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Thread: Hamstrings training is better with the leg curl than with the deadlift?!?!

  1. #1
    PuritySourceLabs Team Supervisor Vision's Avatar
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    Hamstrings training is better with the leg curl than with the deadlift?!?!

    Hamstrings training is better with the leg curl than with the deadlift

    Training with free weights is usually better than training with machines, but you always have exceptions. If you want to develop your hamstrings, for example, you need more with the leg-curl on a machine than with the stiff-legged deadlift with a barbell. According to a study that Brad Schoenfeld published in the Journal of Strength and Conditioning.Study
    Schoenfeld had 10 male students, who had been training with weights for a long time, performed the stiff-legged deadlift and the leg-curl while, thanks to electrodes that he had glued to their legs, he could measure the electrical activity in their hamstrings. The greater that activity, the harder a muscle has to work and the more growth stimuli it gets.The researcher made a distinction between the lower and upper hamstrings , and the medial and lateral hamstrings .
    The lower hamstrings are above the knee joint, the upper hamstrings below the knee joint. The medial hamstrings are on the inside of your leg, lateral hamstrings on the outside.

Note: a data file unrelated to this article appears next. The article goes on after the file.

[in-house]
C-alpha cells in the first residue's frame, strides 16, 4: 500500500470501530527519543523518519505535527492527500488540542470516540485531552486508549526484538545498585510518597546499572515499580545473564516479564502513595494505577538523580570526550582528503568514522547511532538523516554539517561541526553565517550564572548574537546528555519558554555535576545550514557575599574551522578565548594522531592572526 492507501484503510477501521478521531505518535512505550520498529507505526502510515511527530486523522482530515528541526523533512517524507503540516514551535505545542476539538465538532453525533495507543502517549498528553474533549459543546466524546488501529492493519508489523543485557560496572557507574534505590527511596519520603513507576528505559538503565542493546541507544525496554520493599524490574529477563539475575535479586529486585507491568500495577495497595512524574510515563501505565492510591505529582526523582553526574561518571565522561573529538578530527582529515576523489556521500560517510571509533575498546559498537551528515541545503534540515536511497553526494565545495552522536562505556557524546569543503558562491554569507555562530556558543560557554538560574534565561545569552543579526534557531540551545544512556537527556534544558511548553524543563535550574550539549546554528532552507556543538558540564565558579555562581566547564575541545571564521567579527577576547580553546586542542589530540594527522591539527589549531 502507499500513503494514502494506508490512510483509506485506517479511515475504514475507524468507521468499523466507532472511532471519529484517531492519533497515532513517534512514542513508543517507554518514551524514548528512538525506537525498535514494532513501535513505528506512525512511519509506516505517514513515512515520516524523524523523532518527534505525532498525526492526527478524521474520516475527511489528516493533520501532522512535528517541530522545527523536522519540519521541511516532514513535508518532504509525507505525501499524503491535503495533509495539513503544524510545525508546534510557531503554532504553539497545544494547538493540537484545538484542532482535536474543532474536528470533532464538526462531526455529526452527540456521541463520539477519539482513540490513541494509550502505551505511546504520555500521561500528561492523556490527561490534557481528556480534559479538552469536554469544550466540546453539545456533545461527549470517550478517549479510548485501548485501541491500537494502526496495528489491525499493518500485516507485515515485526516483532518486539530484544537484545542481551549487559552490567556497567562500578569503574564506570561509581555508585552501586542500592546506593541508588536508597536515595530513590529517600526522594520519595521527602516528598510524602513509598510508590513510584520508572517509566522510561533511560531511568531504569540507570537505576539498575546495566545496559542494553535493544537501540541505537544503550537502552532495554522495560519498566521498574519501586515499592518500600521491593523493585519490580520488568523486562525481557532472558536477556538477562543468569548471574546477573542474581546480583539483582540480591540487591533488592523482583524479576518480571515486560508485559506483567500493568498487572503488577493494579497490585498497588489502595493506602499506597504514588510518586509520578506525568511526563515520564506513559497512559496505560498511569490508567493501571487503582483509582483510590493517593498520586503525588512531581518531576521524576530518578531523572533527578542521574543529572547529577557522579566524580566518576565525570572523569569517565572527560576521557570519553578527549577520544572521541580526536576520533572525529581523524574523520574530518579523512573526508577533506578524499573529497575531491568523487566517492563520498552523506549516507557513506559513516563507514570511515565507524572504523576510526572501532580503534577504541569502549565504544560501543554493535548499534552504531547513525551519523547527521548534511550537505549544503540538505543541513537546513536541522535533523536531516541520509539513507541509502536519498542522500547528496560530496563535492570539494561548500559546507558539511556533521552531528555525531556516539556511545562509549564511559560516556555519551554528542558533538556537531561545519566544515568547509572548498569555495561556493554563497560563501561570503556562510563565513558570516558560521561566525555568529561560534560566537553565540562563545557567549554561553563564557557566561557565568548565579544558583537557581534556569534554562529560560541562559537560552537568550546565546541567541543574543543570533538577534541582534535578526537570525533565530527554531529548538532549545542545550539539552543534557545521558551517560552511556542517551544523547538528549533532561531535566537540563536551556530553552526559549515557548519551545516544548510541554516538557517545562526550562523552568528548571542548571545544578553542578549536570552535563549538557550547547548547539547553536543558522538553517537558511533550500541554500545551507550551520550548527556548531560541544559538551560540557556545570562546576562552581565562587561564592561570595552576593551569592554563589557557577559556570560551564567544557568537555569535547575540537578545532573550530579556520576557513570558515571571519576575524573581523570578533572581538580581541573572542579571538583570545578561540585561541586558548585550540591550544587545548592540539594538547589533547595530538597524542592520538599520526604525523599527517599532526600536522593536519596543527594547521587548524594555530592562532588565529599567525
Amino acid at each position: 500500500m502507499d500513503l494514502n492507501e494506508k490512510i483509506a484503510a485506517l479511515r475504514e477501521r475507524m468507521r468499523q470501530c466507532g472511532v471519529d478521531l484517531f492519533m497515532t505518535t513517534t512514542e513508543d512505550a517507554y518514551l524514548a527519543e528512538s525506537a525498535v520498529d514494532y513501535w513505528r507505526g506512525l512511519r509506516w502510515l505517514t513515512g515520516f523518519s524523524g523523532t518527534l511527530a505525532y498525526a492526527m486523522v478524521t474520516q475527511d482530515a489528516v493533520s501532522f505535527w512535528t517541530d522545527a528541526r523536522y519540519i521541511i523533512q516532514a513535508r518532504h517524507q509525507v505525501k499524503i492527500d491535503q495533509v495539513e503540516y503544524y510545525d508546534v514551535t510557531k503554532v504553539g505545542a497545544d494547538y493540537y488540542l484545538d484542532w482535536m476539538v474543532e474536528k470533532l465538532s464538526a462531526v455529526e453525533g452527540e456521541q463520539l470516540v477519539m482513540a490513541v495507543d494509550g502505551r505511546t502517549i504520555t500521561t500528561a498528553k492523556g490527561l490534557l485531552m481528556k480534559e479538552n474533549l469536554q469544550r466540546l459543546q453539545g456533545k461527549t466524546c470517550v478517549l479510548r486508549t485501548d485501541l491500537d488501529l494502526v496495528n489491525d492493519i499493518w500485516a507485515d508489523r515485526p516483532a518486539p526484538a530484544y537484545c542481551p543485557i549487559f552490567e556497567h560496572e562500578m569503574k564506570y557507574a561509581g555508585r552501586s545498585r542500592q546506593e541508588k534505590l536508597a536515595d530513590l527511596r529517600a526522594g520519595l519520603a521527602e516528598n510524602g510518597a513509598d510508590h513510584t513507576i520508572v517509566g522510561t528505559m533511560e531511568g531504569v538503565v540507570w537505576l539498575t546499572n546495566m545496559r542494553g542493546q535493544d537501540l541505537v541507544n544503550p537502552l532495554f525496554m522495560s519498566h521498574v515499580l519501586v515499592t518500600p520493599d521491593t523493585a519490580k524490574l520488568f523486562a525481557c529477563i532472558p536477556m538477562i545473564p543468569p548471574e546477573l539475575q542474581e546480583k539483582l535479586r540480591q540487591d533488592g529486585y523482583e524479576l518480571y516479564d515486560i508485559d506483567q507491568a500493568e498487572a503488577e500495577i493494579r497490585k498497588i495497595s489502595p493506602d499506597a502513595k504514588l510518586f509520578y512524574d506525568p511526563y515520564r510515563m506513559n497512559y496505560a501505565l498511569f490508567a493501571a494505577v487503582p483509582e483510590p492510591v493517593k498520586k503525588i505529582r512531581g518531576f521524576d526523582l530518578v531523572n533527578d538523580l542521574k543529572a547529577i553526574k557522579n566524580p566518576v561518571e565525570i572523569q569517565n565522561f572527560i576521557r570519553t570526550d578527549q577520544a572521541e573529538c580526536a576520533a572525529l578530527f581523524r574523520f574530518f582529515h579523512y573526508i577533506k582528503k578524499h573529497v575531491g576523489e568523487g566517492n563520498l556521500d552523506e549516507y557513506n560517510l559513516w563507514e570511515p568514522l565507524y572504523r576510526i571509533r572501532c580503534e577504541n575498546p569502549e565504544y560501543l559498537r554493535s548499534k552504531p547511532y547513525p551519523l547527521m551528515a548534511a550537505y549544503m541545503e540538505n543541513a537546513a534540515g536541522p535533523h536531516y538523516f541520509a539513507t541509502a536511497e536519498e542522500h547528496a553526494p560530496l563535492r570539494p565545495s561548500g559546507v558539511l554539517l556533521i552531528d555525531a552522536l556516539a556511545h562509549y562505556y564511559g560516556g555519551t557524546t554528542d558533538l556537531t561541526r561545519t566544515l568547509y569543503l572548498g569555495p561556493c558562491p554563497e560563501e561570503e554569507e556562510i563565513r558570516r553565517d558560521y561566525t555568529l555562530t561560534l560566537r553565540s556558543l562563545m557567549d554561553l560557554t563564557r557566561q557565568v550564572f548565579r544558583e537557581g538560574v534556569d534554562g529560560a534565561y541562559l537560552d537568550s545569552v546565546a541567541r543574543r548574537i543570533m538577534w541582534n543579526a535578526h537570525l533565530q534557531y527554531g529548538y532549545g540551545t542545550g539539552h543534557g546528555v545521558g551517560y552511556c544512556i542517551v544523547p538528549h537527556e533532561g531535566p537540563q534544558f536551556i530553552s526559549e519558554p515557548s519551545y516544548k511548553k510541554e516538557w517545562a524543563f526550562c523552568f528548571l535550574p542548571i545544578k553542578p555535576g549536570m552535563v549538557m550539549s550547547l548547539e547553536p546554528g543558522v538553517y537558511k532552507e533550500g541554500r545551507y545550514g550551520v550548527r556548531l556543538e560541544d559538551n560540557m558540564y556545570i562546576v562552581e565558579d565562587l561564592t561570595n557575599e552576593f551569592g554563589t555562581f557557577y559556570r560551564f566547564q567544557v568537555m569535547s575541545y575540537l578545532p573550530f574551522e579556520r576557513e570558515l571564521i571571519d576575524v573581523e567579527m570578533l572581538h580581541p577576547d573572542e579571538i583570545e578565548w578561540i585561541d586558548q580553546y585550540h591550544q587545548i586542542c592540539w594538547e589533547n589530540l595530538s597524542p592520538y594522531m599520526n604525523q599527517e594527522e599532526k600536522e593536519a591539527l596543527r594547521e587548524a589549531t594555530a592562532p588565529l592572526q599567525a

Results
    The leg-curl [LLC] caused more electrical activity in the lower hamstrings than the stiff-legged deadlift [SLD]. The leg curl mobilized more muscle fibers in the medial lower hamstrings as well as in the lateral lower hamstrings than the stiff-legged deadlift.






    For the upper hamstrings it did not matter whether the test subjects trained them with the stiff-legged deadlift or with the leg-curl.
    The leg-curl [LLC] provided more electrical activity in the lower hamstrings than the stiff-legged deadlift [SLD]. The leg curl mobilized more muscle fibers in the medial lower hamstrings as well as in the lateral lower hamstrings than the stiff-legged deadlift.
    Conclusion
    Earlier we wrote about a similar study - with an opposite conclusion. In the study, the test subjects did not make sets to failure during the measurements, but they did in this study.



    Source:
    J Strength Cond Res. 2015 Jan; 29 (1): 159-64.


    Regional differences in muscle activation during hamstrings exercise.

    Schoenfeld BJ1, Contreras B, Tiryaki-Sonmez G, Wilson JM, Kolber MJ, Peterson MD.
    Author information

    11Department of Health Sciences, CUNY Lehman College, Bronx, New York; 2Sport Performance Research Institute New Zealand, AUT University, Auckland, New Zealand; 3Department of Health Sciences and Human Performance, University of Tampa, Tampa, Florida; 4Department of Physical Therapy, Nova Southeastern University, Fort Lauderdale, Florida; and 5Department of Physical Medicine and Rehabilitation, University of Michigan, Ann Arbor, Michigan.

    Abstract